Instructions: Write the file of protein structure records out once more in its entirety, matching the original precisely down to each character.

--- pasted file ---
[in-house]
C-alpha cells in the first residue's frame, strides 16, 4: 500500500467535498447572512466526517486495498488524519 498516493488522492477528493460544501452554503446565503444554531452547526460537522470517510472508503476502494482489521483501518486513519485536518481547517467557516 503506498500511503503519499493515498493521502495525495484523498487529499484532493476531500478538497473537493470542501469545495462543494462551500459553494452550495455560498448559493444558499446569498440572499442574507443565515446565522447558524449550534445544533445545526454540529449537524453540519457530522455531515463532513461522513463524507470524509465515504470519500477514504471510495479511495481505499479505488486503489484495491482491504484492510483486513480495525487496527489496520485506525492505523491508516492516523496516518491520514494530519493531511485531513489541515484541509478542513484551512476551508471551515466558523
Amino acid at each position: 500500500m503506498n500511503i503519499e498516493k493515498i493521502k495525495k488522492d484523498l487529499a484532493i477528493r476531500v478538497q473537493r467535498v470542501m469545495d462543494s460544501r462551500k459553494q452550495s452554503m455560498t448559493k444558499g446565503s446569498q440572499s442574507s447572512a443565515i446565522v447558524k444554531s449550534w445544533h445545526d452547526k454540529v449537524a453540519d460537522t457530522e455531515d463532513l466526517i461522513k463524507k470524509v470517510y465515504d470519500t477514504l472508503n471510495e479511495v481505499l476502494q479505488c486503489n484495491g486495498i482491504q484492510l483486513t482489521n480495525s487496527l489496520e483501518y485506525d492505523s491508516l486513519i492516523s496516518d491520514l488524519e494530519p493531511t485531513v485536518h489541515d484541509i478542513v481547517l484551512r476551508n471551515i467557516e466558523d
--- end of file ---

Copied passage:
[in-house]
C-alpha cells in the first residue's frame, strides 16, 4: 500500500467535498447572512466526517486495498488524519 498516493488522492477528493460544501452554503446565503444554531452547526460537522470517510472508503476502494482489521483501518486513519485536518481547517467557516 503506498500511503503519499493515498493521502495525495484523498487529499484532493476531500478538497473537493470542501469545495462543494462551500459553494452550495455560498448559493444558499446569498440572499442574507443565515446565522447558524449550534445544533445545526454540529449537524453540519457530522455531515463532513461522513463524507470524509465515504470519500477514504471510495479511495481505499479505488486503489484495491482491504484492510483486513480495525487496527489496520485506525492505523491508516492516523496516518491520514494530519493531511485531513489541515484541509478542513484551512476551508471551515466558523
Amino acid at each position: 500500500m503506498n500511503i503519499e498516493k493515498i493521502k495525495k488522492d484523498l487529499a484532493i477528493r476531500v478538497q473537493r467535498v470542501m469545495d462543494s460544501r462551500k459553494q452550495s452554503m455560498t448559493k444558499g446565503s446569498q440572499s442574507s447572512a443565515i446565522v447558524k444554531s449550534w445544533h445545526d452547526k454540529v449537524a453540519d460537522t457530522e455531515d463532513l466526517i461522513k463524507k470524509v470517510y465515504d470519500t477514504l472508503n471510495e479511495v481505499l476502494q479505488c486503489n484495491g486495498i482491504q484492510l483486513t482489521n480495525s487496527l489496520e483501518y485506525d492505523s491508516l486513519i492516523s496516518d491520514l488524519e494530519p493531511t485531513v485536518h489541515d484541509i478542513v481547517l484551512r476551508n471551515i467557516e466558523d